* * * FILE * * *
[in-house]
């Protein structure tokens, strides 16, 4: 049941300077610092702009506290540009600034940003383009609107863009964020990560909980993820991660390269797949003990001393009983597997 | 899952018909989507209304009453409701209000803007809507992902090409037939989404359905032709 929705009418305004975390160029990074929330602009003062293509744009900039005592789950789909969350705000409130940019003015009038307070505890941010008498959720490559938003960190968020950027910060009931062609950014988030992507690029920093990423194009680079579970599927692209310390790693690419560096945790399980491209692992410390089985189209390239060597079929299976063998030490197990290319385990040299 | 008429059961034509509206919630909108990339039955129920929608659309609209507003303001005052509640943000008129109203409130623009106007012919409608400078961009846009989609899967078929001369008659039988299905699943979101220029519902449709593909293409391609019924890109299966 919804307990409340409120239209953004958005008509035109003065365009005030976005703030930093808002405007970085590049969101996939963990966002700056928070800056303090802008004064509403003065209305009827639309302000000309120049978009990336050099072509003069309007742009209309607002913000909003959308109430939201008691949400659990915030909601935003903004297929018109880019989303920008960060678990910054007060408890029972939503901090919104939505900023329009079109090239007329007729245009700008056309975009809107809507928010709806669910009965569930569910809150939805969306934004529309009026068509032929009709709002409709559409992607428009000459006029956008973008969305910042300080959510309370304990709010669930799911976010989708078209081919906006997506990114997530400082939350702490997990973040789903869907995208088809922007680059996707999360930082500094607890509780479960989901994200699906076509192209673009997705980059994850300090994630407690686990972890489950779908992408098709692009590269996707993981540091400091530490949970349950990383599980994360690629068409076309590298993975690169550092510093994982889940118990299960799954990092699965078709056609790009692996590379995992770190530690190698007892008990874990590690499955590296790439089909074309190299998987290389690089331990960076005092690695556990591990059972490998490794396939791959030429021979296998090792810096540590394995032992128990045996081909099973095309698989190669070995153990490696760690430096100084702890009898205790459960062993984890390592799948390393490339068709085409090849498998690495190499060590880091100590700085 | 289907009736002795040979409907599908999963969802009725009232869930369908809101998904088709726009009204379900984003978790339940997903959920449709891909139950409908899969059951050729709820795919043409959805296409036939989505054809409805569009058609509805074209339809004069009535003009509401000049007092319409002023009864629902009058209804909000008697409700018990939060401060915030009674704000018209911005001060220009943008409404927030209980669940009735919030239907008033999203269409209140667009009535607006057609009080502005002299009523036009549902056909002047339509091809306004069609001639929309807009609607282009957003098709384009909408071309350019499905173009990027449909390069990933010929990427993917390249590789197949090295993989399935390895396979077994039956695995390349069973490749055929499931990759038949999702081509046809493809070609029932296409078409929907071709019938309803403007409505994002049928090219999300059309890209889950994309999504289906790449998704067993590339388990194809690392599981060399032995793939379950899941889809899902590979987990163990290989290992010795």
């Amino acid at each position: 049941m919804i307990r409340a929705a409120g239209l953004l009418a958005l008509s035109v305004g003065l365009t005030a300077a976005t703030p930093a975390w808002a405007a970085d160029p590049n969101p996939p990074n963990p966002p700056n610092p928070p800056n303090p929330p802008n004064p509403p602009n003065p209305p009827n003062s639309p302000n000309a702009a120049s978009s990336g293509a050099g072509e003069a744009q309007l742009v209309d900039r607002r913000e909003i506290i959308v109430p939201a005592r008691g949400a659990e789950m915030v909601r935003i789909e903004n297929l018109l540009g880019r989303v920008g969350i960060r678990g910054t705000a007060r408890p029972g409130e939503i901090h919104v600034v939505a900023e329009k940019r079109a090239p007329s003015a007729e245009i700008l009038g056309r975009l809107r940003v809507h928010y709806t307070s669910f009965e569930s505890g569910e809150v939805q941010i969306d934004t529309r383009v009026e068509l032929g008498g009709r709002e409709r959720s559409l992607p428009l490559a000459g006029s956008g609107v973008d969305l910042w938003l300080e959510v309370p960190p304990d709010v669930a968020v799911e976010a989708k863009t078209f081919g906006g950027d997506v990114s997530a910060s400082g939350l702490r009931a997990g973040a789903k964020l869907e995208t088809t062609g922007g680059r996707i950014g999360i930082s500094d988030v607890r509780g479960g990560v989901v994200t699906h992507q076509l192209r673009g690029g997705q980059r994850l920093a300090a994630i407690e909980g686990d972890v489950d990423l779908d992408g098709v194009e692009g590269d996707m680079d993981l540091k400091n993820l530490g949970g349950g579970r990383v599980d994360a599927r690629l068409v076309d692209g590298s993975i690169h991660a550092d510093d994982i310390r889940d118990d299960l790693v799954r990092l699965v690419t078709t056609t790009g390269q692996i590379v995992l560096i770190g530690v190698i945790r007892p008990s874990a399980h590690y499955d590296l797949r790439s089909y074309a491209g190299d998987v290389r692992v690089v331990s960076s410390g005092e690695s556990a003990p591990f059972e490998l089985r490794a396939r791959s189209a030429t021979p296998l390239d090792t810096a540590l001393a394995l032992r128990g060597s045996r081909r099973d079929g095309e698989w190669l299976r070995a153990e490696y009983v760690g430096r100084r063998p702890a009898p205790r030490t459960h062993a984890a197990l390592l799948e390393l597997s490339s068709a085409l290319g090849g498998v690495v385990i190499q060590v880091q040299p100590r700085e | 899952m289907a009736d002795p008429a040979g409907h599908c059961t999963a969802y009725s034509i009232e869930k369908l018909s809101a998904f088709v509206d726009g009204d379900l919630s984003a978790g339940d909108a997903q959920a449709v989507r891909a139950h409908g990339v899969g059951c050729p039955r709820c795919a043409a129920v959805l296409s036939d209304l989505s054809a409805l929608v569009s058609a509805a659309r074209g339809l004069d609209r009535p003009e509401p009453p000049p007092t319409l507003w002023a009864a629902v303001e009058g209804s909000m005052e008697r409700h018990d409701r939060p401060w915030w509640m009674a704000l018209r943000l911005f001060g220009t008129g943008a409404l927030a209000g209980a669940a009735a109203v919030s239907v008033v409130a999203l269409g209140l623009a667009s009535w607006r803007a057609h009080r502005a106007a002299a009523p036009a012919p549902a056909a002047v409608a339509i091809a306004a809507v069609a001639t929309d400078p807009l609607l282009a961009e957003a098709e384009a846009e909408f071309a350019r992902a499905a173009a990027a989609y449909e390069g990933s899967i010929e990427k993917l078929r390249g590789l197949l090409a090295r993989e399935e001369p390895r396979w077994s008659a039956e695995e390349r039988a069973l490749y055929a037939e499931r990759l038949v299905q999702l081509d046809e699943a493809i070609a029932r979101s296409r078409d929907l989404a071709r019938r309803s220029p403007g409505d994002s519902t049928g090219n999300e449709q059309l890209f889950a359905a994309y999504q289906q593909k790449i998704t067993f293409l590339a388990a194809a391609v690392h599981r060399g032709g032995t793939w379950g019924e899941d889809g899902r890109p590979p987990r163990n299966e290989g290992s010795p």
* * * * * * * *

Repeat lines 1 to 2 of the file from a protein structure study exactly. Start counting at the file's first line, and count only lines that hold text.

[in-house]
């Protein structure tokens, strides 16, 4: 049941300077610092702009506290540009600034940003383009609107863009964020990560909980993820991660390269797949003990001393009983597997 | 899952018909989507209304009453409701209000803007809507992902090409037939989404359905032709 929705009418305004975390160029990074929330602009003062293509744009900039005592789950789909969350705000409130940019003015009038307070505890941010008498959720490559938003960190968020950027910060009931062609950014988030992507690029920093990423194009680079579970599927692209310390790693690419560096945790399980491209692992410390089985189209390239060597079929299976063998030490197990290319385990040299 | 008429059961034509509206919630909108990339039955129920929608659309609209507003303001005052509640943000008129109203409130623009106007012919409608400078961009846009989609899967078929001369008659039988299905699943979101220029519902449709593909293409391609019924890109299966 919804307990409340409120239209953004958005008509035109003065365009005030976005703030930093808002405007970085590049969101996939963990966002700056928070800056303090802008004064509403003065209305009827639309302000000309120049978009990336050099072509003069309007742009209309607002913000909003959308109430939201008691949400659990915030909601935003903004297929018109880019989303920008960060678990910054007060408890029972939503901090919104939505900023329009079109090239007329007729245009700008056309975009809107809507928010709806669910009965569930569910809150939805969306934004529309009026068509032929009709709002409709559409992607428009000459006029956008973008969305910042300080959510309370304990709010669930799911976010989708078209081919906006997506990114997530400082939350702490997990973040789903869907995208088809922007680059996707999360930082500094607890509780479960989901994200699906076509192209673009997705980059994850300090994630407690686990972890489950779908992408098709692009590269996707993981540091400091530490949970349950990383599980994360690629068409076309590298993975690169550092510093994982889940118990299960799954990092699965078709056609790009692996590379995992770190530690190698007892008990874990590690499955590296790439089909074309190299998987290389690089331990960076005092690695556990591990059972490998490794396939791959030429021979296998090792810096540590394995032992128990045996081909099973095309698989190669070995153990490696760690430096100084702890009898205790459960062993984890390592799948390393490339068709085409090849498998690495190499060590880091100590700085 | 289907009736002795040979409907599908999963969802009725009232869930369908809101998904088709726009009204379900984003978790339940997903959920449709891909139950409908899969059951050729709820795919043409959805296409036939989505054809409805569009058609509805074209339809004069009535003009509401000049007092319409002023009864629902009058209804909000008697409700018990939060401060915030009674704000018209911005001060220009943008409404927030209980669940009735919030239907008033999203269409209140667009009535607006057609009080502005002299009523036009549902056909002047339509091809306004069609001639929309807009609607282009957003098709384009909408071309350019499905173009990027449909390069990933010929990427993917390249590789197949090295993989399935390895396979077994039956695995390349069973490749055929499931990759038949999702081509046809493809070609029932296409078409929907071709019938309803403007409505994002049928090219999300059309890209889950994309999504289906790449998704067993590339388990194809690392599981060399032995793939379950899941889809899902590979987990163990290989290992010795």